A new technique for studying some of the brightest objects in the universe has thrown a curve ball into scientists’ understanding of the relationship between energetic monster black holes and suppressed star formation.
quasars They are the ultra-bright cores of galaxies that contain extremely active supermassive black holes. The intense radiation of the quasar arises from huge amounts of hot gas forming an accretion disk around the mau black hole.
Use of the Atacama Large Millimeter/Meter Matrix in Chile (Alma)the researchers targeted the 3C 273 quasar. 2.4 billion light-years away from a land3C 273 is the closest quasar to Milky Way And the first quasar ever identified. However, the quasar’s light glow makes it difficult to observe the rest of its host galaxy, especially at the radio wavelengths used by ALMA.
Seeing the bright and dim features in the same camera shot requires a feature known as High Dynamic Range. A typical digital camera has a dynamic imaging range in the thousands, compared to only the low hundreds for ALMA, which means it’s hard for ALMA to pick out faded details tuned in against brighter features.
So the research team, led by Shinya Komoji of Kogakuen University in Japan, used a new technique they call “self-calibration.” The trick is to reduce the glare from the quasar by using 3C 273 itself to correct for fluctuations in Earth’s atmosphere which could affect ALMA detection of sub-millimeter radio waves.
This method increases contrast. ALMA 3C monitored 273 at frequencies of 93, 233, and 343 GHz, and the self-calibration technology allowed dynamic imaging ranges of 85,000, 39,000 and 2,500, respectively – the highest dynamic ranges ever achieved by ALMA.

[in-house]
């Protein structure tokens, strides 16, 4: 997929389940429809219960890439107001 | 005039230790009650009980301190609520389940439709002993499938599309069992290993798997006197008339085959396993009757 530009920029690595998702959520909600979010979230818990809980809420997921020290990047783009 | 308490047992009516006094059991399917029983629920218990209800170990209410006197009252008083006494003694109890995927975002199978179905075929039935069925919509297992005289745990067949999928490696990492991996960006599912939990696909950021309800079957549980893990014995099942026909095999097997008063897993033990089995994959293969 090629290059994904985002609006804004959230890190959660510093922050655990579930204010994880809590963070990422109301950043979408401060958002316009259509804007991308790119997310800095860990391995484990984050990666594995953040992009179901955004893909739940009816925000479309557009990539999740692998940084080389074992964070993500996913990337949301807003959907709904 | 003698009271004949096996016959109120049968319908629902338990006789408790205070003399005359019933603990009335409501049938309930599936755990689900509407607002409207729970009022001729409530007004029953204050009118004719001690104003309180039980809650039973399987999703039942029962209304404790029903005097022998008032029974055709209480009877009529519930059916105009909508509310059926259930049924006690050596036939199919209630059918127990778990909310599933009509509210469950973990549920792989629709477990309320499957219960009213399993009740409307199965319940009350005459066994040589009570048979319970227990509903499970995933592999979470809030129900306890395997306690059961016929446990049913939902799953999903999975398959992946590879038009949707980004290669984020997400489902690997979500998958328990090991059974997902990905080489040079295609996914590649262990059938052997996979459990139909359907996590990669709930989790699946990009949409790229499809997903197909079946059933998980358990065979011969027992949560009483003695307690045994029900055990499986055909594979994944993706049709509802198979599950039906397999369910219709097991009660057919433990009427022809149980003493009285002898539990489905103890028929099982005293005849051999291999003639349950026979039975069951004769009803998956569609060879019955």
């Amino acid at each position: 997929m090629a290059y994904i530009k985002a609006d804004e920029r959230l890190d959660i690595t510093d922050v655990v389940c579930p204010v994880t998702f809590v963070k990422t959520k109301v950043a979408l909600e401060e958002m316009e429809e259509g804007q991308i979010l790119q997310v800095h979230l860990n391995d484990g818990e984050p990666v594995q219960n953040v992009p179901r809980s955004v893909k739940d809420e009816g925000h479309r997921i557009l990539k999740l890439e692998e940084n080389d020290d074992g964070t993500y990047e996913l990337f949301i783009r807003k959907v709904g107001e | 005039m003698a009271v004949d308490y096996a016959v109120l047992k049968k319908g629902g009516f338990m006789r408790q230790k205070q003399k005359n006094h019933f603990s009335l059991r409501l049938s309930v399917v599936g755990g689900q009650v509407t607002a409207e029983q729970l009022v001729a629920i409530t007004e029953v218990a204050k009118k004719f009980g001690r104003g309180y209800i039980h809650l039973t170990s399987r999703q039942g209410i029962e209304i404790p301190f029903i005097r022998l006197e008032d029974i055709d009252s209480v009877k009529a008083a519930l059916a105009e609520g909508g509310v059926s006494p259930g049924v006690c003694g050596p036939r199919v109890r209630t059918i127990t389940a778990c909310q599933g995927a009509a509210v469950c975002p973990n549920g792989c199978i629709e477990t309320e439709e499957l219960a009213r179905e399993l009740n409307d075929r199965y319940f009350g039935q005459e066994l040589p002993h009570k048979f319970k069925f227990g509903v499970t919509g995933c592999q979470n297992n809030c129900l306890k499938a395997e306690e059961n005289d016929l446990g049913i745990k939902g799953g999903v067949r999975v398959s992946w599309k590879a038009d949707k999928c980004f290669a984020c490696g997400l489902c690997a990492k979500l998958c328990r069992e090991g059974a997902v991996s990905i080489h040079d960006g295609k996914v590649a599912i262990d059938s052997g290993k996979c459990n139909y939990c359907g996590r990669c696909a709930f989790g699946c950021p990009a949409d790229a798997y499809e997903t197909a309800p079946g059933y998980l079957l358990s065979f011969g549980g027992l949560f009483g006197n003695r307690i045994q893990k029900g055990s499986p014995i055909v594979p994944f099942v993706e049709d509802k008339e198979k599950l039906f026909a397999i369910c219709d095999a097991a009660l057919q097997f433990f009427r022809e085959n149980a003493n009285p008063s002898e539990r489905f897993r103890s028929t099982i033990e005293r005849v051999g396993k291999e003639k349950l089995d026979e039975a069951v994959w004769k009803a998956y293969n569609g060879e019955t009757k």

This technology has revealed never-before-seen details about its host galaxy 3C 273, including what scientists describe as an “unknown structure” in its A statement about the discovery (Opens in a new tab). The Komugi team saw a faint band of radio emissions across the host galaxy spanning tens of thousands of light years. This radio emission comes from tens of billions to hundreds of billions of solar masses of hydrogen gas ionized by ultraviolet and X-rays from the quasar.
Astronomers strongly doubt the existence of a relationship between the radiation output from the energetic supermass black holes and suppress star formation in host galaxies. The radiation flowing from the accretion disk acts as a negative reaction, heating the molecular hydrogen gas so that it can no longer form stars.
However, there appears to be a lot of cold molecular hydrogen gas remaining in the 3C 273 . host galaxyStar formation continues. So, either the relationship between feedback from the quasar and the cessation of star formation is not as concrete as scientists think, or we may have collided 3C 273 and our galaxy in a short time frame before the effects of the feedback became apparent.
The Komugi team is now observing other quasars in a similar way to gain a broader understanding of these processes.
Komoji said in a book statement (Opens in a new tab).
The research was published online in April in Astrophysical Journal (Opens in a new tab).
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